RM: “I feel like the Nationals should have made the deal to get Robertson. I understand that the Nationals probably didn’t want to put in a lot of money on a closer, who hasn’t reached elite status yet. But, the deal for Robertson would have solved the Nationals’ closer problems, which has plagued them so far this season.”
DN: “If that was the cost of acquiring David Robertson (Ward and Luzardo) the Nats should have jumped as quickly as possible. Again, if it's the money, that is a completely separate issue and could be contributing to Rizzo making the risky decision to move the cost-controlled Fedde into the pen. It's irresponsible to not take on Robertson's money if that's the hang-up. On-the-field, Robertson's about as good as what you could expect to get via trade. He walks a few more than you'd optimally like, but makes up for it with terrific strikeout and contact numbers. He would immediately be the Nats’ best reliever.”
3. How would you fix the bullpen? Trade targets? Any internal options you'd like to see Nationals try?:
WK: “I would love to see the Nats go and talk to the White Sox about that Robertson deal again with the same terms and take on some more money in exchange for not doing it earlier, but I wonder if the White Sox will get a better prospect return elsewhere. If the Nats have to put guys like Juan Soto and Andrew Stevenson on the table, then I would aim higher than Robertson -- [Kelvin] Herrera would come to mind. For those guys, something that Dave Cameron brought up was a two guys/one trade situation (Ryan Madson, Sean Doolittle for same return). If they manage to spin Robertson for roughly the same deal as before, I'd love to see them go after Corey Knebel, who's pitching to an 0.82 ERA and a 1.36 FIP, if the Brewers are willing to deal him.”
MW: “As I wrote last week, the Nats ought to give Joe Ross a chance in the bullpen. An extra tick of velocity on his slider and facing fewer lefties would serve him well. Fedde will probably (hopefully) be more effective than Blake Treinen or Enny Romero have been, so that should settle things down in the earlier innings. When it comes down to it, however, the Nats need to make a move — and perhaps more than one. An interesting name I haven't seen pop up yet is Reds’ closer Raisel Iglesias, who owns a 0.76 ERA and is a perfect 7-7 in save opportunities. If he continues to produce as the year goes on, the Nats should consider him at the trade deadline.”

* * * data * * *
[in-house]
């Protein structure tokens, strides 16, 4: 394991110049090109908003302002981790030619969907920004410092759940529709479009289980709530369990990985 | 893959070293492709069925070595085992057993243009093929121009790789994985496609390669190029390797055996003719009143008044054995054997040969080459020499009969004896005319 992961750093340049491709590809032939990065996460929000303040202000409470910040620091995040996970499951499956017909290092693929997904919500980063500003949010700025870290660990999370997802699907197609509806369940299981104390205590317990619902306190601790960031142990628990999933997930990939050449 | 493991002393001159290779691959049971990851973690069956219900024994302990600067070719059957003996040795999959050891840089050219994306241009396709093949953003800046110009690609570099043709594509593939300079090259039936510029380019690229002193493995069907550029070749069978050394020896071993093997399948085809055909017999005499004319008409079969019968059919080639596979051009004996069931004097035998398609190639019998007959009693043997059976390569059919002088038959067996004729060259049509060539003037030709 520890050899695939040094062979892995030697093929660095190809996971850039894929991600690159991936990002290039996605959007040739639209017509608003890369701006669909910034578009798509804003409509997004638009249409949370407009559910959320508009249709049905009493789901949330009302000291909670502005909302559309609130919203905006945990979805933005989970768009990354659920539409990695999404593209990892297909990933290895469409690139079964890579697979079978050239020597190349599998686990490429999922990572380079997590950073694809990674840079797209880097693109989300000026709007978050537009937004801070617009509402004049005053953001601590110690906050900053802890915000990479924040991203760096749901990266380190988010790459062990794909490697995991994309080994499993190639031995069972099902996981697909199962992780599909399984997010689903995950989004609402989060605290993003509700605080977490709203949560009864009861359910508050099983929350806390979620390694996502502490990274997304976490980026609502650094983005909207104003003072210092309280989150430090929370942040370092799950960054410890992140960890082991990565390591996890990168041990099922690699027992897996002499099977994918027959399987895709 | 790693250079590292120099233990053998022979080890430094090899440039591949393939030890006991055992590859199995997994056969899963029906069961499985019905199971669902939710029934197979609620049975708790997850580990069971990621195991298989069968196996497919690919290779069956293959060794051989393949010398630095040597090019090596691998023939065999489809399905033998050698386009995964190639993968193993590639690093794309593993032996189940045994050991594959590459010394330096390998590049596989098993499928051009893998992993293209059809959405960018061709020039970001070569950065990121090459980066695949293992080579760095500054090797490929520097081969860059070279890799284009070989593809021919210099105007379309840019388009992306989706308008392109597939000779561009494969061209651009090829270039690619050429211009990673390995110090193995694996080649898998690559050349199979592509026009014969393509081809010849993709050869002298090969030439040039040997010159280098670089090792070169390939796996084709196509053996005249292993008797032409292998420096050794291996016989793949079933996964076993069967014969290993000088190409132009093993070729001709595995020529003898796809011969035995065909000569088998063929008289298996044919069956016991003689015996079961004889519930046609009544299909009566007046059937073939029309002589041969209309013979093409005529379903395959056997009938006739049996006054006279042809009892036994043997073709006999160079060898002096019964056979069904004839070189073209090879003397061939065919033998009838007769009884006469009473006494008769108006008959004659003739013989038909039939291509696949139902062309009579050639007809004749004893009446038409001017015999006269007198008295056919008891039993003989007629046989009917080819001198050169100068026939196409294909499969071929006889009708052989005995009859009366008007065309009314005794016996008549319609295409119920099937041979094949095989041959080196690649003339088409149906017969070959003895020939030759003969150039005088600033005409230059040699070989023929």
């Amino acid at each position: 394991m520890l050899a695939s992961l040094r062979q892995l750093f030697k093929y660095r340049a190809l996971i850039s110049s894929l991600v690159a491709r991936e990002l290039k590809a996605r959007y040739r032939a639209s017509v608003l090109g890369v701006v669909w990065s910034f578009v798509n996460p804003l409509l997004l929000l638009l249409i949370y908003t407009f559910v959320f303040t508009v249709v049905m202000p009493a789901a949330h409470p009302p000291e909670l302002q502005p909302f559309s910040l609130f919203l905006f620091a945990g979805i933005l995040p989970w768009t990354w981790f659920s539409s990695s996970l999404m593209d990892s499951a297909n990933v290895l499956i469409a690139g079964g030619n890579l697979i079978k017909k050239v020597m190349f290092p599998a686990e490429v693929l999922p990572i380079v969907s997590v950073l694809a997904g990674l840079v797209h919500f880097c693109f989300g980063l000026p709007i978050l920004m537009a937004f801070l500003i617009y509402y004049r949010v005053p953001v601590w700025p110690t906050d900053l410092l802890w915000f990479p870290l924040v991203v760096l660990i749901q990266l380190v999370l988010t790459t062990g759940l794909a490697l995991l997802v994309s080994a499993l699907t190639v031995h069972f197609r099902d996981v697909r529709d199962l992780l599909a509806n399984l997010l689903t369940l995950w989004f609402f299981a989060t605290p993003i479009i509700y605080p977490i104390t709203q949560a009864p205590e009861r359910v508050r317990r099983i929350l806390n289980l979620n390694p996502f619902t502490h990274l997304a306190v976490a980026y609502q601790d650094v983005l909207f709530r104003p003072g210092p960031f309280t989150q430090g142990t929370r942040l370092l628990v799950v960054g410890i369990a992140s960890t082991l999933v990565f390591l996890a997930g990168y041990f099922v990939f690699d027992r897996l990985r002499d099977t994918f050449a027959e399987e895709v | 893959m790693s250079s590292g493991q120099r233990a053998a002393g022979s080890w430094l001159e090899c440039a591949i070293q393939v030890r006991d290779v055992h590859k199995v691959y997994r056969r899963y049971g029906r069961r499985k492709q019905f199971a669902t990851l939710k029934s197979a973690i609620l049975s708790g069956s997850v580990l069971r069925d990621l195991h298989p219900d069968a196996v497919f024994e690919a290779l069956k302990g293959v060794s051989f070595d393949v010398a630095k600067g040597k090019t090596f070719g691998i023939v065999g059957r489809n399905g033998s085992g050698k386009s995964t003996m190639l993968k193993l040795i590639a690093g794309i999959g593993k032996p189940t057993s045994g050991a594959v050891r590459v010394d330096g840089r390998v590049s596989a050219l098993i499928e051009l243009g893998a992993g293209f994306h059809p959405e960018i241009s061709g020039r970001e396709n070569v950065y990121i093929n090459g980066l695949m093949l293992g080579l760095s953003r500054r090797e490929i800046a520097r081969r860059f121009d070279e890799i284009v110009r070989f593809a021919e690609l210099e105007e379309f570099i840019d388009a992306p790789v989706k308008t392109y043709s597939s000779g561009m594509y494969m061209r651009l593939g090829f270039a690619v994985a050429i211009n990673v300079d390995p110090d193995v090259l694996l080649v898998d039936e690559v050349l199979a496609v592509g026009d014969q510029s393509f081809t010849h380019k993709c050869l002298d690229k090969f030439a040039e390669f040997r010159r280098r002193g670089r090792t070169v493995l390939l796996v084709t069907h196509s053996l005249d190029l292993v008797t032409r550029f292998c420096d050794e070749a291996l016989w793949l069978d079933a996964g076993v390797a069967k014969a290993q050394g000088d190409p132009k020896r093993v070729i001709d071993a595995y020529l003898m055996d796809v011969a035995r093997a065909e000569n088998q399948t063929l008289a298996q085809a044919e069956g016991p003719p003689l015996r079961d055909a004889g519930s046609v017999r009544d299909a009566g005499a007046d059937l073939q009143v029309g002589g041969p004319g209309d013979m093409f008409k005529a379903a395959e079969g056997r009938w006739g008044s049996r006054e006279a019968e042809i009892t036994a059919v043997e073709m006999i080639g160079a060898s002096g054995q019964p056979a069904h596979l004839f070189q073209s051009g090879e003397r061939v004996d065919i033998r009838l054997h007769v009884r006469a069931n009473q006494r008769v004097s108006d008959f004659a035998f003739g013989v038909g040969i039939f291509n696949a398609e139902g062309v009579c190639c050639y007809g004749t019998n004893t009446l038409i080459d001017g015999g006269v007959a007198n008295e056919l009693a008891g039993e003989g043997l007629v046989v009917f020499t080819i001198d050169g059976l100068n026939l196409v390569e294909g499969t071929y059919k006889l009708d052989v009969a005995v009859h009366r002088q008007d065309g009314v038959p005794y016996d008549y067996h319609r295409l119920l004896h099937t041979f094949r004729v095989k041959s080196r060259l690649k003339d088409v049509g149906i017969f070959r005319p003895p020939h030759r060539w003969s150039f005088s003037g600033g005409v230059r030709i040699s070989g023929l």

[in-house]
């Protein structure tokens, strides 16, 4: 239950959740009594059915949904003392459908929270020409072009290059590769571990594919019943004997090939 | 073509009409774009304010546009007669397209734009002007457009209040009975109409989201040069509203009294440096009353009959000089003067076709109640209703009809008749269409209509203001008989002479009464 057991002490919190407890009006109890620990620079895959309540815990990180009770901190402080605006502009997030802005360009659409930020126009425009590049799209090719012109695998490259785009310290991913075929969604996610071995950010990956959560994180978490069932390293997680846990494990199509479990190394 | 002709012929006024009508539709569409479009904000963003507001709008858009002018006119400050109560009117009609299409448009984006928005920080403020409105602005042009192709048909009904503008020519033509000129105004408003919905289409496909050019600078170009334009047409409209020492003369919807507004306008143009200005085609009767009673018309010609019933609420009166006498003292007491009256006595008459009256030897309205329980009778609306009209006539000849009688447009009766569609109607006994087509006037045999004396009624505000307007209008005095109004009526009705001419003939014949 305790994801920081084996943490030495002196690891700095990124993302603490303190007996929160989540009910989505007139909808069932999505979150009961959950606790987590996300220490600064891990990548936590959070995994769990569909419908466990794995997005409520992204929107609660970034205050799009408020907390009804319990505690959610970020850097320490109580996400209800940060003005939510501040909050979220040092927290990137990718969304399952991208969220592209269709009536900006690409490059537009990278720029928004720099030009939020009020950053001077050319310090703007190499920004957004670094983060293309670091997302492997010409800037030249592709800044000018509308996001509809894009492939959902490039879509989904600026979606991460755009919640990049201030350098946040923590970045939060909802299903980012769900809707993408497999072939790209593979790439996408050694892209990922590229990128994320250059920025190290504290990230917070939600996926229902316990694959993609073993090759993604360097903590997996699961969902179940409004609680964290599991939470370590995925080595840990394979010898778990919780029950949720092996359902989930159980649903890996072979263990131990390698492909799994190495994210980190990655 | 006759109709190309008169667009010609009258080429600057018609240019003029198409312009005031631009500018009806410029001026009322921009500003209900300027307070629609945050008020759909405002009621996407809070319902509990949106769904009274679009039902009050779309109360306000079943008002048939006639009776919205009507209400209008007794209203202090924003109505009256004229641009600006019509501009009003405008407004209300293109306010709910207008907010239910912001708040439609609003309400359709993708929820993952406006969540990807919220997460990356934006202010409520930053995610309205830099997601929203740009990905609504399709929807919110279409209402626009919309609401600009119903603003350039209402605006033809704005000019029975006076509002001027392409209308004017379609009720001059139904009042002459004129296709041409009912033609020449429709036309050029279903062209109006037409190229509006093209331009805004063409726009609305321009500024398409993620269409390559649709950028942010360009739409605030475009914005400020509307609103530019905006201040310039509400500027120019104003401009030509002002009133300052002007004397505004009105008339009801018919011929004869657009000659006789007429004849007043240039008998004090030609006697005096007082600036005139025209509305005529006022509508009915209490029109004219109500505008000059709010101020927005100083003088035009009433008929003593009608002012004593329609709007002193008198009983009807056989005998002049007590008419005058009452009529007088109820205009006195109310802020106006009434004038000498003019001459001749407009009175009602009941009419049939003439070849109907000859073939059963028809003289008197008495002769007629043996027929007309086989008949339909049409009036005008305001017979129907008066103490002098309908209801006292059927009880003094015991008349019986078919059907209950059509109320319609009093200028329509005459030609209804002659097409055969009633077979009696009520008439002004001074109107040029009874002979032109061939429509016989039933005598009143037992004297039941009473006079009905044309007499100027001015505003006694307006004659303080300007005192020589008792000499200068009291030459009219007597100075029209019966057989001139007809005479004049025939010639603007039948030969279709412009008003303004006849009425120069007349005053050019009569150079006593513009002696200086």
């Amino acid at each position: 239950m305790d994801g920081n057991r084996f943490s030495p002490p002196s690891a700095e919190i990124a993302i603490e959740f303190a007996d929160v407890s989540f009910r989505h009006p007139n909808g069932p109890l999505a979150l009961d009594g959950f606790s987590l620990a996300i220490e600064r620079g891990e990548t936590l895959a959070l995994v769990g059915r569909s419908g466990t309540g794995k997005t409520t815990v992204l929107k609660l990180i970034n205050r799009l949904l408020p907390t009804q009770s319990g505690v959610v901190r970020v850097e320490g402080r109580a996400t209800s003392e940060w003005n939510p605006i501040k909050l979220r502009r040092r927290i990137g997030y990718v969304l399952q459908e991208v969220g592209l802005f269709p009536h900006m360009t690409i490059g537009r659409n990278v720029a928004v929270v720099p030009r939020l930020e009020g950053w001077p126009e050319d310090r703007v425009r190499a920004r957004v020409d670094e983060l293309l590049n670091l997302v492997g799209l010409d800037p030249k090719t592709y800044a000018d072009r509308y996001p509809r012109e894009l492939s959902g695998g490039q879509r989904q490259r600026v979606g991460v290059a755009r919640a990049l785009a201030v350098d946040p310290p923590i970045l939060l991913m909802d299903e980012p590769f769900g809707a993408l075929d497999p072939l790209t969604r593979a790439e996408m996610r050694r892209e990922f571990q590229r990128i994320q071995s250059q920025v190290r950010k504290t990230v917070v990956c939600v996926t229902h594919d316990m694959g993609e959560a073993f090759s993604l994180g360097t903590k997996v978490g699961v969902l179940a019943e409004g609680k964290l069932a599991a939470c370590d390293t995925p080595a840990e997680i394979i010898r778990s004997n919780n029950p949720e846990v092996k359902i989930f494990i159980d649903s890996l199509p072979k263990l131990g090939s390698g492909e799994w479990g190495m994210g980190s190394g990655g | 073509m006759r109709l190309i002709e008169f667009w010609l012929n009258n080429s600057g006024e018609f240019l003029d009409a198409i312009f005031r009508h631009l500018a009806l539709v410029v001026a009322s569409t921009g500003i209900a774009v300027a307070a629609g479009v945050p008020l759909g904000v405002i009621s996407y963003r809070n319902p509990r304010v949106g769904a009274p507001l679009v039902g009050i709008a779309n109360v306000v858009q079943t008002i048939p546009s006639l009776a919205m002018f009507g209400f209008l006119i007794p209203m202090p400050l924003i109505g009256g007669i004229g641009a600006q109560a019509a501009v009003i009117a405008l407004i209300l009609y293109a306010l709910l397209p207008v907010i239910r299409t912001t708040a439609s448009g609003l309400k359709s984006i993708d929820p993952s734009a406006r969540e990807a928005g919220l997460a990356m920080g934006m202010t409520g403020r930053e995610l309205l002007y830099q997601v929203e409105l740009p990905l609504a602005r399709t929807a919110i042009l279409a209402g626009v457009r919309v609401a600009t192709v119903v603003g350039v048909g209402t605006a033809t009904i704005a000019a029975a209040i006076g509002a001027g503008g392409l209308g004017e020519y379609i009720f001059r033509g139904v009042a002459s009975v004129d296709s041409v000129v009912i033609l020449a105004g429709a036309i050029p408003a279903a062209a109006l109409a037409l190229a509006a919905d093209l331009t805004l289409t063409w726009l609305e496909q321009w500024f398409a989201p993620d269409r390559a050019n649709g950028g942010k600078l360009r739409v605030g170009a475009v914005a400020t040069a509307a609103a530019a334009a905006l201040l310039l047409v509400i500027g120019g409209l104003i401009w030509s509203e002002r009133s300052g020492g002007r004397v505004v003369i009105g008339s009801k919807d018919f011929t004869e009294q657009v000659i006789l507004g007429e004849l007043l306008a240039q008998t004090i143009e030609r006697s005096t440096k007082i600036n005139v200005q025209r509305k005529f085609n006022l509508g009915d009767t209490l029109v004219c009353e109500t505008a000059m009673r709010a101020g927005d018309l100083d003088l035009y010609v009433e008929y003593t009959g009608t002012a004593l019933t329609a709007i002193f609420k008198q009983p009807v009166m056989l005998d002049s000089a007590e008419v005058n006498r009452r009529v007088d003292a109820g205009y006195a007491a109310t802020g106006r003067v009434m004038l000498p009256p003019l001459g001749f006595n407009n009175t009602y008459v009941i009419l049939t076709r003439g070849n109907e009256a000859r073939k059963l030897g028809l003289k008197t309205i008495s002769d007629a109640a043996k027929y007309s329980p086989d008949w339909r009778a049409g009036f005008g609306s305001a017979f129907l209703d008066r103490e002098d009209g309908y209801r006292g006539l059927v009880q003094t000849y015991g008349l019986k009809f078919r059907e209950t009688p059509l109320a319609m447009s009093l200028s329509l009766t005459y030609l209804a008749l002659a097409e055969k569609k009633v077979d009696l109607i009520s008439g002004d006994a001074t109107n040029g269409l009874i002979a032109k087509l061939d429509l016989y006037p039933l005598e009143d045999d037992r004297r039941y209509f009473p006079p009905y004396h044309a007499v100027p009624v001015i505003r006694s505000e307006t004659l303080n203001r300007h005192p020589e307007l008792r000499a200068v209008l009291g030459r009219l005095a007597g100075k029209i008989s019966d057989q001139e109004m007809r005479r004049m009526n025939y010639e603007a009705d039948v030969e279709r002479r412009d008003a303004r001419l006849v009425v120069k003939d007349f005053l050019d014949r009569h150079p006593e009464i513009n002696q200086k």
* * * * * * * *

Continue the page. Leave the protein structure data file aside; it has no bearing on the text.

RM: “The bullpen needs help badly. The Nationals are a team that can make a run at the World Series, but they won’t be able to do that with a lackluster bullpen. I would like to see how Fedde would do in the majors. In addition to that, I would like to see what Koda Glover can do in the closer role. Ultimately, the Nationals will have to hit the trade market to find bullpen help. I think the Nationals should contact the White Sox about Robertson. Other players that come to mind are Kelvin Herrera (Kansas City Royals), AJ Ramos (Miami Marlins) and Raisel Iglesias (Cincinnati Reds).”
DN: “The longer they wait to trade for Robertson the more the White Sox are going to ask for. That's the first thing I would do though. I know a lot of people think eventually Koda Glover will win the role, and his minor league strikeout numbers are pretty good (10.9/9 innings) but that hasn't translated to the bigs yet (7.2/9 innings), something that is a premium at the position. The ability to blow someone away in the ninth inning isn't just a luxury -- for a team with World Series aspirations, it's a necessity. So far, Glover has mixed a dominant outing here with a mediocre one there where he can't find the strike zone. The Nats need consistency at the back of the pen. Teams are starting to separate in the standings. The Royals are tanking and have several relievers that might be pried away if you dangle a C-level prospect or two like Brian Goodwin, Drew Ward or others. Bottom line is good bullpen arms are out there and can be had without breaking the bank. You just gotta be creative and flexible.”